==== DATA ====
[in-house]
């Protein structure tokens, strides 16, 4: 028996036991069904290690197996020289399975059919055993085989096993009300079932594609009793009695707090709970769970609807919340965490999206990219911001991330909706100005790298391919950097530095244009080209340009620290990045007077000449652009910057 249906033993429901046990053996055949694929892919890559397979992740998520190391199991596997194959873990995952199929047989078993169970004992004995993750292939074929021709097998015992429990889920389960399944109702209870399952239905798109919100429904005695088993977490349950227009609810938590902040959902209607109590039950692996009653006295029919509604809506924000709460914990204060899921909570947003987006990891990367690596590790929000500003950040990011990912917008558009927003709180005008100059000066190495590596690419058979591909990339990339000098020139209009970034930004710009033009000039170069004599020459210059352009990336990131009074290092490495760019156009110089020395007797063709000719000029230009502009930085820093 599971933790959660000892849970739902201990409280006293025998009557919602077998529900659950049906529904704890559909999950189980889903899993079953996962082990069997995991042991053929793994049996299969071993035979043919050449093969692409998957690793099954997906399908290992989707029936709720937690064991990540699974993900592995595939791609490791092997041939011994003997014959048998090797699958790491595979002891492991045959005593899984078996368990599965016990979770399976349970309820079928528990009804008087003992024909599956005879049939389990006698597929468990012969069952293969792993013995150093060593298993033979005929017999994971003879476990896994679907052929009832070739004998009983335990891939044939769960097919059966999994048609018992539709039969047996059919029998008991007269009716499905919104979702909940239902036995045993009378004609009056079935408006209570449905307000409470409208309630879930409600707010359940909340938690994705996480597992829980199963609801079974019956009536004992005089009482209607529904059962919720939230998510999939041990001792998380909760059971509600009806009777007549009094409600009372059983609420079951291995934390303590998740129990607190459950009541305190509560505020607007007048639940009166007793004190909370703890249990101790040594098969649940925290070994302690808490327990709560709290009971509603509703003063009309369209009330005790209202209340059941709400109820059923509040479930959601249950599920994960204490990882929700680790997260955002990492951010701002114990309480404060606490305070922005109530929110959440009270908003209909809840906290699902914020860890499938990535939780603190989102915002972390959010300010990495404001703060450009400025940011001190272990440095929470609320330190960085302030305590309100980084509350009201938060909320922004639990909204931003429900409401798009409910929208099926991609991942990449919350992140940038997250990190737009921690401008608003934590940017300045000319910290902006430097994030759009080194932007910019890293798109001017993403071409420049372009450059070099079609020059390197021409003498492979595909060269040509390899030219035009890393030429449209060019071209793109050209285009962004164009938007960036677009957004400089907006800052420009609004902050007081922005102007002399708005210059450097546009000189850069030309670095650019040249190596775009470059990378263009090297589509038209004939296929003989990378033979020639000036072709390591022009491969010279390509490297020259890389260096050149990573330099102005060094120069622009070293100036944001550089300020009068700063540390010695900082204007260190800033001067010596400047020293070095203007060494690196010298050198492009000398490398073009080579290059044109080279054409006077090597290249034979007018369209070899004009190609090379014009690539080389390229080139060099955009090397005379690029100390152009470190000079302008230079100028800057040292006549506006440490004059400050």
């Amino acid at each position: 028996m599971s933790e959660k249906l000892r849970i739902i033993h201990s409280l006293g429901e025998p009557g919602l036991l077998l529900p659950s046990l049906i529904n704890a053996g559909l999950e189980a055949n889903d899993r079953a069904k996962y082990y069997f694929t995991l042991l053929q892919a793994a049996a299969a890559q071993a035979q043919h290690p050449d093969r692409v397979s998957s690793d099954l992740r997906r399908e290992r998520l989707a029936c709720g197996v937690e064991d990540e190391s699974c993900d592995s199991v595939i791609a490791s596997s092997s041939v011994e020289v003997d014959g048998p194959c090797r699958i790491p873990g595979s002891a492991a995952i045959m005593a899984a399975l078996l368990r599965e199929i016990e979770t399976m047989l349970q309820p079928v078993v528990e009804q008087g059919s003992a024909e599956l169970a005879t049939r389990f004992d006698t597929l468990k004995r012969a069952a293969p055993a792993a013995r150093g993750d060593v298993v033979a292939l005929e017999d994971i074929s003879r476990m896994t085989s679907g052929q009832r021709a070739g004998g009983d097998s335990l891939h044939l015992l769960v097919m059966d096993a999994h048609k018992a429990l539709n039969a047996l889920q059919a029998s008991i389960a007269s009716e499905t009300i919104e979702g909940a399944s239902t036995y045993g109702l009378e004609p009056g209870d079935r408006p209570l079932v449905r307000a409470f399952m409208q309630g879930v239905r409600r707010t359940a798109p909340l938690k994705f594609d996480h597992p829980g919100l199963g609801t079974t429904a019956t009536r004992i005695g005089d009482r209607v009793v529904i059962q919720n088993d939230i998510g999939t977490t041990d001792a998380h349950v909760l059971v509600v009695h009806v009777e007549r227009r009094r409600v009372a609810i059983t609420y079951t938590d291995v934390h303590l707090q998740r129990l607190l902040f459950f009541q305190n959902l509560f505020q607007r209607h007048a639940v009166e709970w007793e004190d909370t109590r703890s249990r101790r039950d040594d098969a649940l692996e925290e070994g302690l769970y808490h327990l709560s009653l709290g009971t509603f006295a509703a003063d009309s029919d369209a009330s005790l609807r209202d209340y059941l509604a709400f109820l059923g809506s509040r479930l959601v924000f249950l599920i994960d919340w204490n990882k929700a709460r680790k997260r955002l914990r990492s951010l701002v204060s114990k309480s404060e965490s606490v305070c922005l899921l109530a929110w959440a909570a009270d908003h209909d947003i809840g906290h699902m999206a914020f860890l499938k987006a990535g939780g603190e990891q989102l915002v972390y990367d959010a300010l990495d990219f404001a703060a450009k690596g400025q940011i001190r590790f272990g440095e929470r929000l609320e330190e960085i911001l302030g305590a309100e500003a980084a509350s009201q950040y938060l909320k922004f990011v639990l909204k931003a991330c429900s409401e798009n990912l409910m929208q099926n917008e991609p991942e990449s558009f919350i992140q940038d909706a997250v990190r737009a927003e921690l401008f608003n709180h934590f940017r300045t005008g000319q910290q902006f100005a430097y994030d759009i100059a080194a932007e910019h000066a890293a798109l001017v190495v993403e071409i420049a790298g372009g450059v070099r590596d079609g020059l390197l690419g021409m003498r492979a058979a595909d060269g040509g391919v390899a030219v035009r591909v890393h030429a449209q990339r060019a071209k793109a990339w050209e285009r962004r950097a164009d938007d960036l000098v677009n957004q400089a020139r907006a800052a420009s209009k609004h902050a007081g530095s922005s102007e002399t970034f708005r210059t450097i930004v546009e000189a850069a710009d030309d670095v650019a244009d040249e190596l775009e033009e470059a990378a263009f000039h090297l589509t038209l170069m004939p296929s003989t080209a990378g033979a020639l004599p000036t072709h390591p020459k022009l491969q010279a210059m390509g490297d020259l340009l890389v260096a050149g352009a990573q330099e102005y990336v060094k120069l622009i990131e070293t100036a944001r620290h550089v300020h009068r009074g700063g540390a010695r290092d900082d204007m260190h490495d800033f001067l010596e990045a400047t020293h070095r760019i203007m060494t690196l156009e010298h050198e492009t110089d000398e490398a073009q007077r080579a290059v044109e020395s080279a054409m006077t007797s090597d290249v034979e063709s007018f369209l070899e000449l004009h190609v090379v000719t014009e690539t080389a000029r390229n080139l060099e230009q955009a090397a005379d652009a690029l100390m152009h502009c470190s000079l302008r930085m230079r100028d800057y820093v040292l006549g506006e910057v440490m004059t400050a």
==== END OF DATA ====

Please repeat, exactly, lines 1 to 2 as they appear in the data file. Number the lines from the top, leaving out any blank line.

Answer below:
[in-house]
């Protein structure tokens, strides 16, 4: 028996036991069904290690197996020289399975059919055993085989096993009300079932594609009793009695707090709970769970609807919340965490999206990219911001991330909706100005790298391919950097530095244009080209340009620290990045007077000449652009910057 249906033993429901046990053996055949694929892919890559397979992740998520190391199991596997194959873990995952199929047989078993169970004992004995993750292939074929021709097998015992429990889920389960399944109702209870399952239905798109919100429904005695088993977490349950227009609810938590902040959902209607109590039950692996009653006295029919509604809506924000709460914990204060899921909570947003987006990891990367690596590790929000500003950040990011990912917008558009927003709180005008100059000066190495590596690419058979591909990339990339000098020139209009970034930004710009033009000039170069004599020459210059352009990336990131009074290092490495760019156009110089020395007797063709000719000029230009502009930085820093 599971933790959660000892849970739902201990409280006293025998009557919602077998529900659950049906529904704890559909999950189980889903899993079953996962082990069997995991042991053929793994049996299969071993035979043919050449093969692409998957690793099954997906399908290992989707029936709720937690064991990540699974993900592995595939791609490791092997041939011994003997014959048998090797699958790491595979002891492991045959005593899984078996368990599965016990979770399976349970309820079928528990009804008087003992024909599956005879049939389990006698597929468990012969069952293969792993013995150093060593298993033979005929017999994971003879476990896994679907052929009832070739004998009983335990891939044939769960097919059966999994048609018992539709039969047996059919029998008991007269009716499905919104979702909940239902036995045993009378004609009056079935408006209570449905307000409470409208309630879930409600707010359940909340938690994705996480597992829980199963609801079974019956009536004992005089009482209607529904059962919720939230998510999939041990001792998380909760059971509600009806009777007549009094409600009372059983609420079951291995934390303590998740129990607190459950009541305190509560505020607007007048639940009166007793004190909370703890249990101790040594098969649940925290070994302690808490327990709560709290009971509603509703003063009309369209009330005790209202209340059941709400109820059923509040479930959601249950599920994960204490990882929700680790997260955002990492951010701002114990309480404060606490305070922005109530929110959440009270908003209909809840906290699902914020860890499938990535939780603190989102915002972390959010300010990495404001703060450009400025940011001190272990440095929470609320330190960085302030305590309100980084509350009201938060909320922004639990909204931003429900409401798009409910929208099926991609991942990449919350992140940038997250990190737009921690401008608003934590940017300045000319910290902006430097994030759009080194932007910019890293798109001017993403071409420049372009450059070099079609020059390197021409003498492979595909060269040509390899030219035009890393030429449209060019071209793109050209285009962004164009938007960036677009957004400089907006800052420009609004902050007081922005102007002399708005210059450097546009000189850069030309670095650019040249190596775009470059990378263009090297589509038209004939296929003989990378033979020639000036072709390591022009491969010279390509490297020259890389260096050149990573330099102005060094120069622009070293100036944001550089300020009068700063540390010695900082204007260190800033001067010596400047020293070095203007060494690196010298050198492009000398490398073009080579290059044109080279054409006077090597290249034979007018369209070899004009190609090379014009690539080389390229080139060099955009090397005379690029100390152009470190000079302008230079100028800057040292006549506006440490004059400050």